Countryside and crocodiles

This is ethno-tourism at it's best. Our past experiences of visiting people and villages to see "traditional ways of life" (mostly during our South American travels) had been disappointing. They feel more like a human zoo, with the locals putting on their Sunday finery and prancing around doing traditional dances (normally reserved for special occasions) every day for the tourists. That's why we haven't even been to see the long-necks and other hill tribes of Northern Thailand.

But this was different. It was just us and our tuk-tuk driver. We weren't the only ones of course; during the day we saw more tourists like us (and the things we visited are pasted all over the travel agencies), but it all felt very low-key.

Yesterday we had been South of Battambang, today we headed North. First we stopped to see a family making rice paper (used to make spring rolls, both for the fresh and the fried varieties). Apparently this is all manual production - there is no industrial production of rice paper in Cambodia. It can be a very good source of income for a rural family in the dry season (the wet papers need to dry in the sun so they can't be produced in the rainy season).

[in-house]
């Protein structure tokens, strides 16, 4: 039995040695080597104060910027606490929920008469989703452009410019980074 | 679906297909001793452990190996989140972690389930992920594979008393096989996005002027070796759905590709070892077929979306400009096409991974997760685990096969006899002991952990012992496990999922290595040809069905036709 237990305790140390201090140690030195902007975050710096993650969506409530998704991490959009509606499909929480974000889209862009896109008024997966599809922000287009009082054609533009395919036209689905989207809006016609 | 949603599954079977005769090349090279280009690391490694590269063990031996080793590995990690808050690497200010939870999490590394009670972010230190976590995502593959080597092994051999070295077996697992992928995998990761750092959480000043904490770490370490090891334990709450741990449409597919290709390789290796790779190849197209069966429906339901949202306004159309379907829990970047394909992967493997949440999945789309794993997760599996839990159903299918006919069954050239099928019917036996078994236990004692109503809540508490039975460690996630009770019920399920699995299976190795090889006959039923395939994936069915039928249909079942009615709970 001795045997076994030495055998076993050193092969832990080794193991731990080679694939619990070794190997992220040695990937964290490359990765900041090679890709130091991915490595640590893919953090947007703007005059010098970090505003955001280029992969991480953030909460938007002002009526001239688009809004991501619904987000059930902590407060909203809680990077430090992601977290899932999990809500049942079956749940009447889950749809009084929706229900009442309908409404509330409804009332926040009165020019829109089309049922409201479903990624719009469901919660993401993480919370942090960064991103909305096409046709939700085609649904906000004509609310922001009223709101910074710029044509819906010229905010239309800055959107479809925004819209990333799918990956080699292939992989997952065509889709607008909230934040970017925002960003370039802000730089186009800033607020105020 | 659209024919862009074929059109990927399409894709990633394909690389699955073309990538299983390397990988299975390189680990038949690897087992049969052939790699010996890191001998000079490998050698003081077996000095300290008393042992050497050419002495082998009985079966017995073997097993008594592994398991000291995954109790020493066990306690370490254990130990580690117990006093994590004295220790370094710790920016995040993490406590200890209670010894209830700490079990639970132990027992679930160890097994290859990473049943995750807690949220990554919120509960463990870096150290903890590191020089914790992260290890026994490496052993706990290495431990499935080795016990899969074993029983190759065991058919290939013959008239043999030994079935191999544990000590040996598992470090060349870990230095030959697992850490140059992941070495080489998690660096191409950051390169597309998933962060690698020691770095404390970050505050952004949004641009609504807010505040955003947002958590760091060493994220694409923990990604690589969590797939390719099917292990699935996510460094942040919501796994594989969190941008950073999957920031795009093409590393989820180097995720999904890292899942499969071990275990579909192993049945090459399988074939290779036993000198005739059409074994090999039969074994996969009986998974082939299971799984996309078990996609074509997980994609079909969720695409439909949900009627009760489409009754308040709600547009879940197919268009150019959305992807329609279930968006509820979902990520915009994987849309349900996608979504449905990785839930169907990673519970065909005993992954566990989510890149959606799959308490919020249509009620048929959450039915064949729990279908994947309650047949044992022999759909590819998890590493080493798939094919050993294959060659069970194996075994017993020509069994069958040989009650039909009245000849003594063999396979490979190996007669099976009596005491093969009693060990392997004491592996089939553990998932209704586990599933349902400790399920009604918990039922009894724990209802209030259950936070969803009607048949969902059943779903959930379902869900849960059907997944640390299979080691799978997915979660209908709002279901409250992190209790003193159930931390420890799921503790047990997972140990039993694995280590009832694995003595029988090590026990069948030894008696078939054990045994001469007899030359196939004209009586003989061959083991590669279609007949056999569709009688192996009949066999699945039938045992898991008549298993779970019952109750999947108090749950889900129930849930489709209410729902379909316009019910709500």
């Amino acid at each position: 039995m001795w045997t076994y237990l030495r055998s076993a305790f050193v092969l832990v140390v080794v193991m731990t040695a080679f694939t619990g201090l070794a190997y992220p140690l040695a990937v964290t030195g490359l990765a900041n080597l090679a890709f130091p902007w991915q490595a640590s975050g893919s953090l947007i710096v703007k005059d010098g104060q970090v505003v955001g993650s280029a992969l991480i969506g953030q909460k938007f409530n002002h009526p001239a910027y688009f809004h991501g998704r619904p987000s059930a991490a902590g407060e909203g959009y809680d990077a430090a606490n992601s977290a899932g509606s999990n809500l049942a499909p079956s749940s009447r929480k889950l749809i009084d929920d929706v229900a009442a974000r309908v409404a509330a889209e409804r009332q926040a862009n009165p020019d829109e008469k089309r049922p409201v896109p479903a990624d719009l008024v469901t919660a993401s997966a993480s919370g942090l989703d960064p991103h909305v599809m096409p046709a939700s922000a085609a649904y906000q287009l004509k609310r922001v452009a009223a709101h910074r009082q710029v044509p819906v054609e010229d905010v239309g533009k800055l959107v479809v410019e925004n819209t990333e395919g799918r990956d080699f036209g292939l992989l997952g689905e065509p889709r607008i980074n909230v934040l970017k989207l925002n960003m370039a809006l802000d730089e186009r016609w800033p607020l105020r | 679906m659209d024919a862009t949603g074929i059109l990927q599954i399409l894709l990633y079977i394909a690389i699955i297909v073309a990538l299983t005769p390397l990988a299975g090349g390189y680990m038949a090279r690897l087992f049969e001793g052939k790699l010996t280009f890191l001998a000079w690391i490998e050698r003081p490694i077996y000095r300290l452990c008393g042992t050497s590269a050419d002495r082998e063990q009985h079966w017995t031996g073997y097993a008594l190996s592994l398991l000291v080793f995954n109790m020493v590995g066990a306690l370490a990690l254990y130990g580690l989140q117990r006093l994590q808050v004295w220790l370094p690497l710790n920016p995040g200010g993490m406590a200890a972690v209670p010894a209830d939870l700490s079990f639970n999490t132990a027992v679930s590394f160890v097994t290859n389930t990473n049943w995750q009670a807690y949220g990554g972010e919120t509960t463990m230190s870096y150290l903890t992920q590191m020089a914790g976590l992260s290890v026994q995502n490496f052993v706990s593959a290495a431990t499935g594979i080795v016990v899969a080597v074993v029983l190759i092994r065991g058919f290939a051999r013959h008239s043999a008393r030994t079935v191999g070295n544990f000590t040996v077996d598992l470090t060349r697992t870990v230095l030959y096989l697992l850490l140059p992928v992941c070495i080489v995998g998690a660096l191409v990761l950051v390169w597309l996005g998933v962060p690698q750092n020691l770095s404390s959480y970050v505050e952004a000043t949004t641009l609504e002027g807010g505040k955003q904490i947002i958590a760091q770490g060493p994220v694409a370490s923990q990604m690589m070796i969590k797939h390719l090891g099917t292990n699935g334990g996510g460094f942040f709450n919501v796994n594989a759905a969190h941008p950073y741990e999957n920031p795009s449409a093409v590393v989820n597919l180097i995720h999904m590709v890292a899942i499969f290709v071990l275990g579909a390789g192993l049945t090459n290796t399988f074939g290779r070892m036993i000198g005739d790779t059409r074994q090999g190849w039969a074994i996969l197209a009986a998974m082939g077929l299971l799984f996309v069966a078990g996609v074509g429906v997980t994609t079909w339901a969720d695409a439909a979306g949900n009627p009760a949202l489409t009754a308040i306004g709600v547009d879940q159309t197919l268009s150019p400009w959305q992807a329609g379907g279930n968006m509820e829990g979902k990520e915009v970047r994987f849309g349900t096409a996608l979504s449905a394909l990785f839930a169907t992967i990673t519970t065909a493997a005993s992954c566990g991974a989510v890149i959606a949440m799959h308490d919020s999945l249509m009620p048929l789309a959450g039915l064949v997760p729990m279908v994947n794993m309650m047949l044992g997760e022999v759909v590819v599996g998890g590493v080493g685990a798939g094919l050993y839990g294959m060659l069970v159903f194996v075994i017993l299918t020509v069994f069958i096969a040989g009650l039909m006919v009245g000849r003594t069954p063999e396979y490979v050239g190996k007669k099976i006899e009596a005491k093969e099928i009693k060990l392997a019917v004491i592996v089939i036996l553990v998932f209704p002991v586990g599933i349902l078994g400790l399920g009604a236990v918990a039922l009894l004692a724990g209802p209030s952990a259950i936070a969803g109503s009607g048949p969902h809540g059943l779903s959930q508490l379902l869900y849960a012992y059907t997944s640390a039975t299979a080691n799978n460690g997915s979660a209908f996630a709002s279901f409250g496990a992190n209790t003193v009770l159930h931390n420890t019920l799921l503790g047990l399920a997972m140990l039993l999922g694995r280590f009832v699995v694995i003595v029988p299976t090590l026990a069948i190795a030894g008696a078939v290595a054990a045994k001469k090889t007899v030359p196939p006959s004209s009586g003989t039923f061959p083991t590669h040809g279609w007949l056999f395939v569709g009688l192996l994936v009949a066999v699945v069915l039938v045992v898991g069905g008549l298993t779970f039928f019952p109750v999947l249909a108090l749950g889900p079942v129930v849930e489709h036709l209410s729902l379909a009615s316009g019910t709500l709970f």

Saw the ruins of Ek Phnom, a small site with a modern (relatively speaking) temple and big Buddha next door. Nothing really to write home about after Siem Reap. And then we returned home on an alternative, much more rural road. Went past rice fields and assorted rural settings to the fish paste market. Normally everybody makes their own; this is low-quality mass-produced (though not industrial) fare mostly for restaurants. It doesn't look like a fun job: sweaty and extremely smelly (though nowhere near as bad as the crab market at Kep).

Paid a visit to the killing fields, site of further atrocities from the Khmer Rouge. The numbers say it all: 4060 arrested, 4008 bodies found in mass graves. There is a memorial to the victims and details of the local history.

After that the kids favourite: a crocodile farm. They are crammed in pens round pools in their hundreds. You walk above them on small walkways, with just a hand rest to separate you from a very sudden death. It's quite exhilarating in an adrenaline-rush brown trouser kind of way.

Back in Battambang Esther had a massage by a blind Massey. It is quite a common charity / social enterprise in Cambodia and enables blind people to make a decent sustainable living. Quite an experience she said.

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